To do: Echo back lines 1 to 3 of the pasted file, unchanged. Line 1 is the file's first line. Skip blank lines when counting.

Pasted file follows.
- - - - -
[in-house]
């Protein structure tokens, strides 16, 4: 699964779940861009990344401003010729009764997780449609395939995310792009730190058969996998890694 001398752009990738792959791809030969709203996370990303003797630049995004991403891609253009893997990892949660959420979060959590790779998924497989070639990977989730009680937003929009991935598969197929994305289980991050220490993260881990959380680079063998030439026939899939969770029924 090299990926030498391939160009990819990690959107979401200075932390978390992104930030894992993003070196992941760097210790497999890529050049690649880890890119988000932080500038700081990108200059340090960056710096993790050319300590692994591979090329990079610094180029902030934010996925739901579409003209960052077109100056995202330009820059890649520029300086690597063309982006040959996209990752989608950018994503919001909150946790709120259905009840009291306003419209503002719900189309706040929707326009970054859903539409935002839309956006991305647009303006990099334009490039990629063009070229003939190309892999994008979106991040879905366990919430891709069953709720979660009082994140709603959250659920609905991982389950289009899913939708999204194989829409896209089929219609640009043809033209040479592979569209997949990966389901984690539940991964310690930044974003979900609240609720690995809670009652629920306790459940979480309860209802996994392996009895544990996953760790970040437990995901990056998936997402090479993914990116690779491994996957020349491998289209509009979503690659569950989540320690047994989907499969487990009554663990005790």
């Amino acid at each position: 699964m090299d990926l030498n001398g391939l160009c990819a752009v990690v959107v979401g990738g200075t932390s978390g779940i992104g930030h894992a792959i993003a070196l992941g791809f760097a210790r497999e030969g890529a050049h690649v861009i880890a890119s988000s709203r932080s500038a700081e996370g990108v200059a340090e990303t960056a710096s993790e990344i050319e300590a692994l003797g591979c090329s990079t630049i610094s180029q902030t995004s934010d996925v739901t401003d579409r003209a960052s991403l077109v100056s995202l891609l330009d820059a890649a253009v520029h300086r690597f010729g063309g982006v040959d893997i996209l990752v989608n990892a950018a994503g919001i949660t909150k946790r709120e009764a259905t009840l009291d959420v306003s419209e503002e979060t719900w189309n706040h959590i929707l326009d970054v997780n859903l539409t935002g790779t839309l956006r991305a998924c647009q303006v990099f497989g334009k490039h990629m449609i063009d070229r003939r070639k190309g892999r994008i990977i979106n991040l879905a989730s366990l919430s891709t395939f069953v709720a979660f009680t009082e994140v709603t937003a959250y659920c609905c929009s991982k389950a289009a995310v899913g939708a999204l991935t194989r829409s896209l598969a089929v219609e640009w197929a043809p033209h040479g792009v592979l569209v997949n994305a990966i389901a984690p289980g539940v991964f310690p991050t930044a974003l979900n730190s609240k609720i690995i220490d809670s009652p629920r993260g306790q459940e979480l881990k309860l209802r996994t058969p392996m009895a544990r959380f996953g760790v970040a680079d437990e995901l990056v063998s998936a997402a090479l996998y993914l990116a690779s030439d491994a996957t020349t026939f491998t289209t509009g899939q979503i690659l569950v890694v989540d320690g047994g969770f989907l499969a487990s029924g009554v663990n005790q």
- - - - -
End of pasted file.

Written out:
[in-house]
């Protein structure tokens, strides 16, 4: 699964779940861009990344401003010729009764997780449609395939995310792009730190058969996998890694 001398752009990738792959791809030969709203996370990303003797630049995004991403891609253009893997990892949660959420979060959590790779998924497989070639990977989730009680937003929009991935598969197929994305289980991050220490993260881990959380680079063998030439026939899939969770029924 090299990926030498391939160009990819990690959107979401200075932390978390992104930030894992993003070196992941760097210790497999890529050049690649880890890119988000932080500038700081990108200059340090960056710096993790050319300590692994591979090329990079610094180029902030934010996925739901579409003209960052077109100056995202330009820059890649520029300086690597063309982006040959996209990752989608950018994503919001909150946790709120259905009840009291306003419209503002719900189309706040929707326009970054859903539409935002839309956006991305647009303006990099334009490039990629063009070229003939190309892999994008979106991040879905366990919430891709069953709720979660009082994140709603959250659920609905991982389950289009899913939708999204194989829409896209089929219609640009043809033209040479592979569209997949990966389901984690539940991964310690930044974003979900609240609720690995809670009652629920306790459940979480309860209802996994392996009895544990996953760790970040437990995901990056998936997402090479993914990116690779491994996957020349491998289209509009979503690659569950989540320690047994989907499969487990009554663990005790």
């Amino acid at each position: 699964m090299d990926l030498n001398g391939l160009c990819a752009v990690v959107v979401g990738g200075t932390s978390g779940i992104g930030h894992a792959i993003a070196l992941g791809f760097a210790r497999e030969g890529a050049h690649v861009i880890a890119s988000s709203r932080s500038a700081e996370g990108v200059a340090e990303t960056a710096s993790e990344i050319e300590a692994l003797g591979c090329s990079t630049i610094s180029q902030t995004s934010d996925v739901t401003d579409r003209a960052s991403l077109v100056s995202l891609l330009d820059a890649a253009v520029h300086r690597f010729g063309g982006v040959d893997i996209l990752v989608n990892a950018a994503g919001i949660t909150k946790r709120e009764a259905t009840l009291d959420v306003s419209e503002e979060t719900w189309n706040h959590i929707l326009d970054v997780n859903l539409t935002g790779t839309l956006r991305a998924c647009q303006v990099f497989g334009k490039h990629m449609i063009d070229r003939r070639k190309g892999r994008i990977i979106n991040l879905a989730s366990l919430s891709t395939f069953v709720a979660f009680t009082e994140v709603t937003a959250y659920c609905c929009s991982k389950a289009a995310v899913g939708a999204l991935t194989r829409s896209l598969a089929v219609e640009w197929a043809p033209h040479g792009v592979l569209v997949n994305a990966i389901a984690p289980g539940v991964f310690p991050t930044a974003l979900n730190s609240k609720i690995i220490d809670s009652p629920r993260g306790q459940e979480l881990k309860l209802r996994t058969p392996m009895a544990r959380f996953g760790v970040a680079d437990e995901l990056v063998s998936a997402a090479l996998y993914l990116a690779s030439d491994a996957t020349t026939f491998t289209t509009g899939q979503i690659l569950v890694v989540d320690g047994g969770f989907l499969a487990s029924g009554v663990n005790q």